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fanfiction

This tag is associated with 5 posts

Response: The Secret Lives of Women: Cyberspace and Fan Erotica

In “Private Uses of Cyberspace: Women, Desire, and Fan Culture” Sharon Cumberland argues that cyberspace is a liberated arena for female authors of fanfiction erotica. Its ability to provide a personal outlet within a public forum allows women to explore and write about alternative ideas surrounding gender and sexuality, as well as “feelings and ideas … Continue reading

Summary: Henry Jenkins’ “Quentin Tarantino’s Star Wars?”

Henry Jenkins’ essay “Quentin Tarantino’s Star Wars?” describes the waves of regulation and independence experienced by the fanfiction culture behind the Star Wars franchise. He chronicles the struggles of Lucasfilm to determine its stance on fan adaptation and participation within the culture of its established intellectual property. Jenkins begins by discussing the Atomfilms contests that … Continue reading

Summary: Rhiannon Bury’s “Nice Girls Don’t Flame”

This chapter of Cyberspaces of Their Own talks about politeness in two fan-fiction mailing lists with mostly female members: the David Duchovny Estrogen Brigade (DDEB) and the Militant RayK Separatists (MRKS). Bury begins with a brief history of etiquette, explaining that women, when in mixed-sex groups, tend to introduce topics and support discussion rather than dominate it. Although … Continue reading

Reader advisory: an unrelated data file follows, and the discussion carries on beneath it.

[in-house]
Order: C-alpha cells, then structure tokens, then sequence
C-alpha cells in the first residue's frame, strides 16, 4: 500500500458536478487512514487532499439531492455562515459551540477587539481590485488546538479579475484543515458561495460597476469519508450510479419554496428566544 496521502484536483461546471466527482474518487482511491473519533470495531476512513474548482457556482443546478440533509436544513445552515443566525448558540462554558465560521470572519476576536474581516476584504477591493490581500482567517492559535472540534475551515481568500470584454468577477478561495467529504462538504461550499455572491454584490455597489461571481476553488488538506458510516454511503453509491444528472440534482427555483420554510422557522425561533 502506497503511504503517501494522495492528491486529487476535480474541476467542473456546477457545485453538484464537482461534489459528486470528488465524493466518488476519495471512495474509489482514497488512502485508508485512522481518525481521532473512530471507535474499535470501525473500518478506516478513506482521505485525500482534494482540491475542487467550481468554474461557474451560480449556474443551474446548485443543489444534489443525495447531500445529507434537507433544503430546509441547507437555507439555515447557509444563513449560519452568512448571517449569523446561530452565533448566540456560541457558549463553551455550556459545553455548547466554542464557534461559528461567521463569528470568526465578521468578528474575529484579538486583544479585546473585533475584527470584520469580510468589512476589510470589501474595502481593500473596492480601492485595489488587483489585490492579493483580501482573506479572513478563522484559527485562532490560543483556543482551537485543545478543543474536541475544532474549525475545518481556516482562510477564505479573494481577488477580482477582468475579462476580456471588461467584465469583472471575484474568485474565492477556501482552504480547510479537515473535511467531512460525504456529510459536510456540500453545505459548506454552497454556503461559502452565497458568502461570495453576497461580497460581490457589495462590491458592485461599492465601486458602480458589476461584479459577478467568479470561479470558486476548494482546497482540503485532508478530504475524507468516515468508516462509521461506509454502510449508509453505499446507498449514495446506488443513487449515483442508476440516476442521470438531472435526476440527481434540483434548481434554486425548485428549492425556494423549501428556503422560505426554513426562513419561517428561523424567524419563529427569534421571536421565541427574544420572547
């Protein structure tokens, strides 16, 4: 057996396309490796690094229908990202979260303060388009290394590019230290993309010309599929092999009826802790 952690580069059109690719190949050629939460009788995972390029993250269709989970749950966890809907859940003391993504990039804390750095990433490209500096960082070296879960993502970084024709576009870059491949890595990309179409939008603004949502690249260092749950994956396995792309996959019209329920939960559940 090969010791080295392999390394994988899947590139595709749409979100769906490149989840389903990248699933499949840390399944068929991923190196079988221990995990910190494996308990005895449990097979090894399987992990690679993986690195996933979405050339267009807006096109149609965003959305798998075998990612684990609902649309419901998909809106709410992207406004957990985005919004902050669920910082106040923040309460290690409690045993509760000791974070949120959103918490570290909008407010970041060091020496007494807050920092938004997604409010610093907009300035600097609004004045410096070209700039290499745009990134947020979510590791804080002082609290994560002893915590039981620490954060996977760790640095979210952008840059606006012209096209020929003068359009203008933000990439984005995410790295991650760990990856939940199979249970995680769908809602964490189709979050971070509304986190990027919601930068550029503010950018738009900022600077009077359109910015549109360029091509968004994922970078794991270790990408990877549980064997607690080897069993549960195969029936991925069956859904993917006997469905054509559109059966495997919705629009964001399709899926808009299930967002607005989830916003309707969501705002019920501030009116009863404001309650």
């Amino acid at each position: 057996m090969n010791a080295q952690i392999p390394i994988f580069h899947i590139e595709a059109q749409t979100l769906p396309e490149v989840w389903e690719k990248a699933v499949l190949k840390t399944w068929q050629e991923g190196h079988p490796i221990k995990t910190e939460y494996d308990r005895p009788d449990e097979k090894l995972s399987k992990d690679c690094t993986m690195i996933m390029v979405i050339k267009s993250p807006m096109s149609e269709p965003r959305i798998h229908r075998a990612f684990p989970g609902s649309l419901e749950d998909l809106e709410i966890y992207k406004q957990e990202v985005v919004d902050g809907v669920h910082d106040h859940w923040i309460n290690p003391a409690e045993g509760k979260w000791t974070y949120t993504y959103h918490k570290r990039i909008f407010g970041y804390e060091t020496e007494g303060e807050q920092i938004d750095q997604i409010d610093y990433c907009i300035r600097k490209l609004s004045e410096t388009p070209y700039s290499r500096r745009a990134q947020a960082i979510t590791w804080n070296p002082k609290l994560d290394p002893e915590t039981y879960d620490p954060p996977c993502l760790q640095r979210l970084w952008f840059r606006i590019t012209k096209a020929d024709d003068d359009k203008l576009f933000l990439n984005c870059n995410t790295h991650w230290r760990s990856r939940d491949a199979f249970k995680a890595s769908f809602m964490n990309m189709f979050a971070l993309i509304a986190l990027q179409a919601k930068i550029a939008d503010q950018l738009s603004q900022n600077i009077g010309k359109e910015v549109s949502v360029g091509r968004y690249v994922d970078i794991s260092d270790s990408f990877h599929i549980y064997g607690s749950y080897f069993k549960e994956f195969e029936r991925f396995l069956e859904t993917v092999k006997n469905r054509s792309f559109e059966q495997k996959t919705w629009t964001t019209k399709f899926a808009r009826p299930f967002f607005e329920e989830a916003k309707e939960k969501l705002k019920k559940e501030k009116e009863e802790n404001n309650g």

Response: “Unscholarly Faith” and Categorization as Invasions of Privacy in “Private Uses of Cyberspace”

Sharon Cumberland’s “Private Uses of Cyberspace: Women, Desire, and Fan Culture” examines the importance of gender roles and identification in a variety of fan fiction communities. The chapter suffers from Cumberland’s obsession over her inability to assert the factuality of her evidence and her desire to quantify and categorize the readers and writers within these … Continue reading

Response: 50 Shades of Heteronormativity: Sharon Cumberland’s Take on Female Fandoms

Sharon Cumberland’s “Private Uses of Cyberspace: Women, Desire and Fan Culture” focuses on the female-dominated subsections of fandom concerned with the production and distribution of fanfiction. These spaces, she contends, represent a way in which women “are using the paradox of cyberspace—personal privacy in a public forum—to explore feelings and ideas that were considered risky … Continue reading